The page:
"Love, Simon" a coming of age for a gay teenager.  Nick Robinson was such a likeable person he could confess almost anything and be accepted.  I read one comment that this movie was really for straights.  Nick did win an award for best kiss.


"Lady Bird'  was highly recommended by my daughter Heather and proved to be worth seeing.  Saoirse Ronan demonstrated a remarkable range of acting, this time as a rebellious teenager.   Timothy Chalemet played a relatively supporting role.  Directed and written by Greta Gerwig.  Received 5 Oscar nominations.

"Coco" came out under the Pixar banner film enjoyable for the family.  Lush color, with clever animation.

"Game Change":  was about the 2008 presidential campaign focused on John McCain and Sarah Palin and Steve Schmidt.  What I got out of if (with some help from features) was the elections today need media stars.  Sarah Palin was seen as a potential star, but in reality was very unprepared.  Julienne Moore was great as were Woody Harrelson and Ed Harris.

"The Color of Freedom" couldn't be resisted as I feel Nelson Mandela is the man of the century.  This movie was focused on Mandela's time on Robben Island.  Dennis Haysbert and Joseph Fiennes as a prison warden who is later supported by Mandela.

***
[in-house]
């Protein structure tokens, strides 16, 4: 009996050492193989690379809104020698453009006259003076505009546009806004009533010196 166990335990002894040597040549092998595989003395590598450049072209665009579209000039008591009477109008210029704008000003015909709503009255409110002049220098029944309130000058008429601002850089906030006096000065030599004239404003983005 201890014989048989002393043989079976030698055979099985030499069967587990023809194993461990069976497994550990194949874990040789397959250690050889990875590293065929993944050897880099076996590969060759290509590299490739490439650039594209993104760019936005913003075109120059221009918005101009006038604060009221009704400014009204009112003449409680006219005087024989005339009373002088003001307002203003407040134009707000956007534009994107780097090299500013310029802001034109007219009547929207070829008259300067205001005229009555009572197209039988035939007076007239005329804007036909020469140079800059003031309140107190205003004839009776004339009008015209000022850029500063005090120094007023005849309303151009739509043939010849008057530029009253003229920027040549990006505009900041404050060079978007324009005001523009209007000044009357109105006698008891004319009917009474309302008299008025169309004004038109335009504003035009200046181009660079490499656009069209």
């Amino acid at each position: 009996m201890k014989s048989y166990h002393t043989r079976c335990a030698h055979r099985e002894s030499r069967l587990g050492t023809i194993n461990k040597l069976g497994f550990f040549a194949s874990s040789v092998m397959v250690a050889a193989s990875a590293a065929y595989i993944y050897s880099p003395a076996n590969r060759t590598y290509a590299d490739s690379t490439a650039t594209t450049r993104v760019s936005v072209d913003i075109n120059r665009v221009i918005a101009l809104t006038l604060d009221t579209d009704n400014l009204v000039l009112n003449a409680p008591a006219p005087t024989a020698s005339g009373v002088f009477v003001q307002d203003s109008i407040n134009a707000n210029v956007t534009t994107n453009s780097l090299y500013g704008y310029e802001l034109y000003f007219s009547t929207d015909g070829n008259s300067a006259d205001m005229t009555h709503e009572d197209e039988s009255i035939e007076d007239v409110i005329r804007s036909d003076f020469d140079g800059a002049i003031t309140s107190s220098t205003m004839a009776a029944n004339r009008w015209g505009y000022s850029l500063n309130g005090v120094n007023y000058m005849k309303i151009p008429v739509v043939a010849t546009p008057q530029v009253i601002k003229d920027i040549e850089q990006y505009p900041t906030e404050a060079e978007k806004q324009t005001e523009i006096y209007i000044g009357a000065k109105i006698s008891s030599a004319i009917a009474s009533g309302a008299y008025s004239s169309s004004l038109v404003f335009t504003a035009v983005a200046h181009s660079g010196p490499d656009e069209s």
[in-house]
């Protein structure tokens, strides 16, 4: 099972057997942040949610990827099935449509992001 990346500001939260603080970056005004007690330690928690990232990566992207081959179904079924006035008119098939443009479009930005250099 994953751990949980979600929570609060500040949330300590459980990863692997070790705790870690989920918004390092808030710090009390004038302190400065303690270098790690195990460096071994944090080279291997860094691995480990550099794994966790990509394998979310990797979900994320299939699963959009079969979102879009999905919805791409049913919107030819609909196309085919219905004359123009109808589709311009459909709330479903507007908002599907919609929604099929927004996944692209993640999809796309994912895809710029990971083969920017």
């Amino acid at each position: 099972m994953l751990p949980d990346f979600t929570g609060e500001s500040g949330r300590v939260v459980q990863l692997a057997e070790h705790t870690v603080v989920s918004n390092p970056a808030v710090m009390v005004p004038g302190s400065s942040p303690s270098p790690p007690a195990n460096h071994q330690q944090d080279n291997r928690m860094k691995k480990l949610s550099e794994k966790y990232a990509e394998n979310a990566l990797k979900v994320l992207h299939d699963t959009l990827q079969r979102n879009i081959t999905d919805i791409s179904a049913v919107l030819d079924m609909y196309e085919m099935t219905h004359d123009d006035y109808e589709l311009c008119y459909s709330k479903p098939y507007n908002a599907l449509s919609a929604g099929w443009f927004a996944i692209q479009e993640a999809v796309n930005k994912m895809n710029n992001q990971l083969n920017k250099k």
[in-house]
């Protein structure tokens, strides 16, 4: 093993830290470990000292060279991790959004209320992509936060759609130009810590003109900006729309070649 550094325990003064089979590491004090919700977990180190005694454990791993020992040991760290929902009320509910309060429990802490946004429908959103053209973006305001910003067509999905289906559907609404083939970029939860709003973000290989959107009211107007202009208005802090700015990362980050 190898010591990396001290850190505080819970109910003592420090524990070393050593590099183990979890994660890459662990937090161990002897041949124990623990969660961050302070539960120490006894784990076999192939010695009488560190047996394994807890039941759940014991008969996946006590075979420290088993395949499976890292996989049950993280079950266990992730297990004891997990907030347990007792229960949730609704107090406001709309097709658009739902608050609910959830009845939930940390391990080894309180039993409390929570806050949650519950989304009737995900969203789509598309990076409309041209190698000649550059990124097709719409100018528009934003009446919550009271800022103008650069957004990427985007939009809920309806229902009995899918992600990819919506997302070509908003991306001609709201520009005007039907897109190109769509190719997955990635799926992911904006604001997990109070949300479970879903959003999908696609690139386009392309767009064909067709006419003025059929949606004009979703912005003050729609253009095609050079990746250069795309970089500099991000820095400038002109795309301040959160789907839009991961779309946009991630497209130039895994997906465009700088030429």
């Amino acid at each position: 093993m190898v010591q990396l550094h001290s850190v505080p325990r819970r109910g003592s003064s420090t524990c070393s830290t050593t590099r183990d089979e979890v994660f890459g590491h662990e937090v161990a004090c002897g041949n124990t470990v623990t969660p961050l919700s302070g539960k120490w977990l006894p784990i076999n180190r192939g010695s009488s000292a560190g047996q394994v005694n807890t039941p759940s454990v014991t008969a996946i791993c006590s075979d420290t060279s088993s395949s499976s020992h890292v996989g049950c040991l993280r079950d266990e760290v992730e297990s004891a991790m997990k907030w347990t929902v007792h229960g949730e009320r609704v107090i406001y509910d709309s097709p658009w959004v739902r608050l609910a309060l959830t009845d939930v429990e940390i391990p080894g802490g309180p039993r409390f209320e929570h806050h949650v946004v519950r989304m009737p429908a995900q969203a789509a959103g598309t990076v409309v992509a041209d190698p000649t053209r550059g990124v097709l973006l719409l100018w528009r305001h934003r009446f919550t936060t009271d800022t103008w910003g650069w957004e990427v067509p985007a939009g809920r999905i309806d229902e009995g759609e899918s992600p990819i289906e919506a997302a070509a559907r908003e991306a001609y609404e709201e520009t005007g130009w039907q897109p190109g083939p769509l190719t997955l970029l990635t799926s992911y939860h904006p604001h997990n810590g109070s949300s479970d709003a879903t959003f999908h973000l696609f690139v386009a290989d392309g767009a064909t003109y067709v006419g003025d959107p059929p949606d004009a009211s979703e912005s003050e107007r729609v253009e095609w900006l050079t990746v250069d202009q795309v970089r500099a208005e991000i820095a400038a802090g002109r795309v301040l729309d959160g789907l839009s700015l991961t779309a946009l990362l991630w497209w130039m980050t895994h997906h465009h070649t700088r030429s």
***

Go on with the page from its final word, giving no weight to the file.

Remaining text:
"Breathe" was another inspiring movie  based on a true story.  Alan Garfield and Claire Hoy
played the couple who overcame a normally fatal health condition in difficult circumstances.
  http://www.therealjohndavidson.com/2013/10/paralyzed-men-in-4-foreign-movies.html

"The Promise" looked interesting although it had a low IMDB rating.  It was a love story around the Armenian massacre during WW I.  I have read many explanations about what happened, but it seems evident that many Armenians were led to their deaths.  The movie was very well done and dramatic.
It seems that they received over 50,000 IMDB votes of one star only making it very likely that Turkish denialists voted politically.  It is an excellent movie.

"The Post" was a timely movie defending freedom of the press.  Meryl Streep received still another Oscar nomination and was was well supported by Tom Hanks and others.  Steven Spielberg was director and producer.    A widow takes over her husband's newspaper and resists attempts by others to make important decisions.  Based on real evens around the Pentagon papers it portrayed a rivalry with the New York Times, but with a direct presidential threat to The Post.